Archives for posts with tag: horseback riding

Reducing equine medical conditions on the trail. Part  3

The North Carolina Brinkleyville Hunt Club sponsors a ride that should be on your calendar

The trails are good, the food is excellent and plenty, a water wagon

is available to deliver water to your camp, live music, dance floor.

The Club members go out of their way to make sure everyone has a good safe time.

The morning of the 2011 ride something strange happened. As folks were tacking up,

four horses at different camps collapsed within minutes of being cinched.

All were still tied to their respective trailers.

When something like this happens cool heads must prevail SAFETY-FIRST…

When there is a half ton of down and anxious horse flesh-plenty of

opportunity for human and horse injury exists.

The combination of quickly loosening the cinch-(Cutting is dangerous) and releasing

the trailer ties resulted in quick recoveries.  No horse, person, or tack was injured.

I kept my eye on these horses and examined them as the ride progressed.

Most of the horses started and completed the ride without incident.

There are many plausible theories on why this happened.

  1. Unconditioned horses
  2. Barn soured
  3. Painful backs/legs
  4. POOR fitting tack
  5. The Moon-my favorite

Be careful…

Horses can, do and will inflict harm, at times fatal, to themselves, other horses, and handlers




As a trail riding veterinarian that has a profound interest in dentistry, I feel it is important to share my thoughts with the trail riding community.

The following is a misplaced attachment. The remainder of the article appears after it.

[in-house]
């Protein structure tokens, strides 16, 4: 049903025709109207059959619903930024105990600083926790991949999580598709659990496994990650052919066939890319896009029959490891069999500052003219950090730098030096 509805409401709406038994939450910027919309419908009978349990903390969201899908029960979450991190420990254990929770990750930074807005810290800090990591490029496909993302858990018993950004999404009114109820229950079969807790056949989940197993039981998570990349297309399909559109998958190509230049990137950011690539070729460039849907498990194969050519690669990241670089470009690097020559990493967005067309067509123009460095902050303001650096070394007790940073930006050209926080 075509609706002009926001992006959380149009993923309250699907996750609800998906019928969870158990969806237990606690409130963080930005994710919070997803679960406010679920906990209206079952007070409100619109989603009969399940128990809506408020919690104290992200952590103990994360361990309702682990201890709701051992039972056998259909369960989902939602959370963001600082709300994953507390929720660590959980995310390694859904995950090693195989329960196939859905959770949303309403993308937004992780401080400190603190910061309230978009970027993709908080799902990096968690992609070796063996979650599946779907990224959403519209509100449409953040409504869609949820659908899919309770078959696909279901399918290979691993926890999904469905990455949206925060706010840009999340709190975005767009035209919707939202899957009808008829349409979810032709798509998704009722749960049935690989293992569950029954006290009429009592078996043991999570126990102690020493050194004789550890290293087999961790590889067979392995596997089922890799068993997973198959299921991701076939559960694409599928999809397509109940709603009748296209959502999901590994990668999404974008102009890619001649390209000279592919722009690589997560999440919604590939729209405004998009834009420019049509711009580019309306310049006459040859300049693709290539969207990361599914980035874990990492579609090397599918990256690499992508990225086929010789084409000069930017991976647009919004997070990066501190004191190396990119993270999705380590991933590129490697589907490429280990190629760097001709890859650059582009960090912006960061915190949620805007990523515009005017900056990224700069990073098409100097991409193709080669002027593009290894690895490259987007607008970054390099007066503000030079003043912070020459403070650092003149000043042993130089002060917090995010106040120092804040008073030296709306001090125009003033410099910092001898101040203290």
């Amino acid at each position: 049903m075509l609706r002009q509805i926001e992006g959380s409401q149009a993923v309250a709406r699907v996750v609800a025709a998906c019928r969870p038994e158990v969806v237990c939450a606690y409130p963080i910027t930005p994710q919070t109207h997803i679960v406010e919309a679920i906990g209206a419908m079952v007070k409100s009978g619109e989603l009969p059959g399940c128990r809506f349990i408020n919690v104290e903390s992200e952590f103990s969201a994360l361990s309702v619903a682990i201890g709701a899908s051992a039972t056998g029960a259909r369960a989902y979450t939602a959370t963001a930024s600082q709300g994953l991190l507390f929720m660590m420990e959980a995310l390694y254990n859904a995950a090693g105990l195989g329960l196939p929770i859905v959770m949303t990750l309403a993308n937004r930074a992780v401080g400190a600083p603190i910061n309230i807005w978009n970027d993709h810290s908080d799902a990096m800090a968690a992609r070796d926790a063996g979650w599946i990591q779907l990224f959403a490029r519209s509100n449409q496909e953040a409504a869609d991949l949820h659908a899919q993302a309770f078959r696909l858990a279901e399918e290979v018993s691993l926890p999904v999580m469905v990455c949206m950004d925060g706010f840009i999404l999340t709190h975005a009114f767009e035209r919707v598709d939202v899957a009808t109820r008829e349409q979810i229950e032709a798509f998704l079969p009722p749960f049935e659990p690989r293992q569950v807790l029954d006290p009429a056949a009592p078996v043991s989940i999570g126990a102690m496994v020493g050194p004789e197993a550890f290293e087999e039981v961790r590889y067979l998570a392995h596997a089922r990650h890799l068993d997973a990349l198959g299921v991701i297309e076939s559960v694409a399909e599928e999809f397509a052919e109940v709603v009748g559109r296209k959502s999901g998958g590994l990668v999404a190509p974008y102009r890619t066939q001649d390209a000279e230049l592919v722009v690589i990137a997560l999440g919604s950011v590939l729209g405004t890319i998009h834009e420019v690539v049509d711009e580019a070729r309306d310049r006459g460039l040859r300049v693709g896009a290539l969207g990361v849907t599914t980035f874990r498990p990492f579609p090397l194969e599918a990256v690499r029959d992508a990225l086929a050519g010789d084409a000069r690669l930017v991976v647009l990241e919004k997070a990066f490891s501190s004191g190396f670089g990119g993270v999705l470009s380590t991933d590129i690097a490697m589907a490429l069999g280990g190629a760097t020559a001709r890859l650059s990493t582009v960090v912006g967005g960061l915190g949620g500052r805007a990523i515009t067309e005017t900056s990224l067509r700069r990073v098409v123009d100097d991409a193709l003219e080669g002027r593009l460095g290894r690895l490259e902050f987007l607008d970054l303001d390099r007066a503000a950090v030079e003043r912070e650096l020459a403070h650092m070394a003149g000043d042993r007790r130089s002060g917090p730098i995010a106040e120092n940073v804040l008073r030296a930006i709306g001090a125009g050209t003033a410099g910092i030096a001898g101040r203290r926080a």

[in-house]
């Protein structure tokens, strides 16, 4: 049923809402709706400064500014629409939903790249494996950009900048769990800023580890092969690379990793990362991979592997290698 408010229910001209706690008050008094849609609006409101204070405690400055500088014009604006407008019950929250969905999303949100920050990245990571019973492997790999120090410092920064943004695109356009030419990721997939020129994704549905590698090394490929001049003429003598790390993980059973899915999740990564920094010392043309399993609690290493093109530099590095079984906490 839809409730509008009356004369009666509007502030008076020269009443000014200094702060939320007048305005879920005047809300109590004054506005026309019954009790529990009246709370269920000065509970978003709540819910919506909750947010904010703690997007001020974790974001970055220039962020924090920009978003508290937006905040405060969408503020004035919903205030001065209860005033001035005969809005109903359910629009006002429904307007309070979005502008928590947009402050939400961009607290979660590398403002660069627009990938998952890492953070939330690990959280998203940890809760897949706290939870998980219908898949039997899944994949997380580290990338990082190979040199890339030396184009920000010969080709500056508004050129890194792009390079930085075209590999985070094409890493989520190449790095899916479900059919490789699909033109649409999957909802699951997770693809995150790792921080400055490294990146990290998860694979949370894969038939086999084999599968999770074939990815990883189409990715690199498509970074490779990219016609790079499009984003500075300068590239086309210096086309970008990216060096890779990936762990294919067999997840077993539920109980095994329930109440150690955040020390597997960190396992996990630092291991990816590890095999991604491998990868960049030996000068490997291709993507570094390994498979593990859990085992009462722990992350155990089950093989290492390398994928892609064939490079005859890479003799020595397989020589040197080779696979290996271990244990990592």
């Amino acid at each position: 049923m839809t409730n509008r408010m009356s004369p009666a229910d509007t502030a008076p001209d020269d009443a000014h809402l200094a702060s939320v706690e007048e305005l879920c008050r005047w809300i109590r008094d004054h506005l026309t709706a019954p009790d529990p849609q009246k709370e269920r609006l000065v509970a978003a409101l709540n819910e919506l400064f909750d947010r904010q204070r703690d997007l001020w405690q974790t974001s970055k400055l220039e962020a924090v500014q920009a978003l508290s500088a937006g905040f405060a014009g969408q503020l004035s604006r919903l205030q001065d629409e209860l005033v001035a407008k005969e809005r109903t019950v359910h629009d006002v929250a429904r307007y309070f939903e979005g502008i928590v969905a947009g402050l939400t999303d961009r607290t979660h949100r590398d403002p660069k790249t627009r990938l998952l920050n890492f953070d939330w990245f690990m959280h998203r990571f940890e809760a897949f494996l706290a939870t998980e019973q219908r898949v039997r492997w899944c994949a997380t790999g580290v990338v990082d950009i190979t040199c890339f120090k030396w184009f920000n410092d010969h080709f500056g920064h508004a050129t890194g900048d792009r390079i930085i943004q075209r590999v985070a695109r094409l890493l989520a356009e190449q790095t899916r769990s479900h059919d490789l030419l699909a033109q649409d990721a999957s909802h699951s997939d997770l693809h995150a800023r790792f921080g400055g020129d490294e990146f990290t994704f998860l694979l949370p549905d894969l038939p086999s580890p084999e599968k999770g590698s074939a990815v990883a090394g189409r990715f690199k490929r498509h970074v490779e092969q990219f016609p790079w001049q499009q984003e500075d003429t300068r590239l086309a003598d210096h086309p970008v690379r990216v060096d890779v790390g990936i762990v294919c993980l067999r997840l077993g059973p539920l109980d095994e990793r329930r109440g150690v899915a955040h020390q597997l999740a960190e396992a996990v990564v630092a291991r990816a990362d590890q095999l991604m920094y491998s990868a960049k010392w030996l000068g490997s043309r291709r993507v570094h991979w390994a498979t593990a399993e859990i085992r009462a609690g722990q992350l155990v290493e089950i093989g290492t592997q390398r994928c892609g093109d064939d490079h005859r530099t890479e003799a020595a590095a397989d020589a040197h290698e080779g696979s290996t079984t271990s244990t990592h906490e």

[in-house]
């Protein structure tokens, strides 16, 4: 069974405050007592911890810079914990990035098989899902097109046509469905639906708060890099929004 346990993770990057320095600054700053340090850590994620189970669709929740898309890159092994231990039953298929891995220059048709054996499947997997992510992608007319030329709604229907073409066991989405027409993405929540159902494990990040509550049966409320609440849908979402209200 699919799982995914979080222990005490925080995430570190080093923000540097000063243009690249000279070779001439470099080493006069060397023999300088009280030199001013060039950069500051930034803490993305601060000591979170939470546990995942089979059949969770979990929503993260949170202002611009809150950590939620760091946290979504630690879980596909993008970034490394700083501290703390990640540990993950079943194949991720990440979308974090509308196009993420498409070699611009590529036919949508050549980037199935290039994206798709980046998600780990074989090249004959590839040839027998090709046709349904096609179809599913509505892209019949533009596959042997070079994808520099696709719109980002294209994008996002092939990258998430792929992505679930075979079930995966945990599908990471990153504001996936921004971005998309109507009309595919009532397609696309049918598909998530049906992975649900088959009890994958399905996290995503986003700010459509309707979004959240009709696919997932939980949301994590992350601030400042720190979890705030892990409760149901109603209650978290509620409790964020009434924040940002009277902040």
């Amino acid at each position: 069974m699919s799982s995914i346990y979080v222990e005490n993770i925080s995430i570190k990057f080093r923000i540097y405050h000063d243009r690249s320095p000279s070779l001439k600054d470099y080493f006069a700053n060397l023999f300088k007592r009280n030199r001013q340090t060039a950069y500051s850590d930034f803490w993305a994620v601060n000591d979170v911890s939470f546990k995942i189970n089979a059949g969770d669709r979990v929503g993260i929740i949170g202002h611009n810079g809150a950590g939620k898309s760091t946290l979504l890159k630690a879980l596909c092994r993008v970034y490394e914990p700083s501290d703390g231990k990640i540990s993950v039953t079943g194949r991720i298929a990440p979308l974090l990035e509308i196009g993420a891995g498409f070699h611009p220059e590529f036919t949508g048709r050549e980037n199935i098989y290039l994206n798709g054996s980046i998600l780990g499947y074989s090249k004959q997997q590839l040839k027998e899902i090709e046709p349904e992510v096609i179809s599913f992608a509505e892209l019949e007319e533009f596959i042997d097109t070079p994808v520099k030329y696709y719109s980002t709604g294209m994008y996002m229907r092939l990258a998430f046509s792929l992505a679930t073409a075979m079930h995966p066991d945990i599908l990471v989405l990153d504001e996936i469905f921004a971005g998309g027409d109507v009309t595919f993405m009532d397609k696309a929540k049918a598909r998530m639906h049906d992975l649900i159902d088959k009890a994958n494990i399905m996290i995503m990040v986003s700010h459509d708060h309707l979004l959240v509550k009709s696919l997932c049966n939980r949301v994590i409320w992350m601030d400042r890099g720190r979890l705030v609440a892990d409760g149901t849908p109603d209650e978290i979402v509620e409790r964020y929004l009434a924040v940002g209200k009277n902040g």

Why worry about equine dentistry in the trail horse?

All horses require comprehensive annual dental examinations, because of the way

horse teeth and skulls were designed and normally wear or rather do not wear their teeth!

For instance horses’ last rear cheek teeth are at the level of the eye and develop razor sharp edges that are difficult to properly and safely instrument and address.

But the trail horse?  Yes for a number of reasons.  It all starts in the mouth- maximal digestion requires good working order of the teeth.

Trail horses are in my mind athletes-they may ride long distances in short periods of time (endurance riding) or long distances all day (recreational riding).

These horses must be able to get every bit of nutritive value from their feeds or else they may become very lean. I have seen horses loose 100 pounds or more on one ride.

-And it all starts in the mouth!

These horses often have sharp dental edges that cause oral discomforts of the lips, cheek and tongue,  a common finding,

see fig.1 below


Fig.1 Severe rear right cheek (buccal) erosions and ulcers from overtly sharp dental surfaces.

In addition as was previously discussed the dehydrated horse-horses with soft tissue irritations-from sharp teeth tend to consume less water especially in colder temperature-contributing to colic and tying up.

I recommend all horses undergo an annual through dental examination and indicated corrective procedures. especially the trail horse.

Maximal dental comfort reducing bridle (yes bitless too) issues is of utmost

importance especially when navigating extreme trail courses.

And equally important is oral soft tissue comfort and health

related to enhanced water consumption with maximal feed utilization.

Consider a comprehensive dental evaluation for your horse.

It is amazing the abnormal and painful dental conditions that

many a horse ( fat and sassy) quietly endures.

From personal experience, I know and have seen, the almost instantaneous benefits of comprehensive dental care for many a

previously fussy/unhappy trail horse.


See ya on the trail Dr. Fred.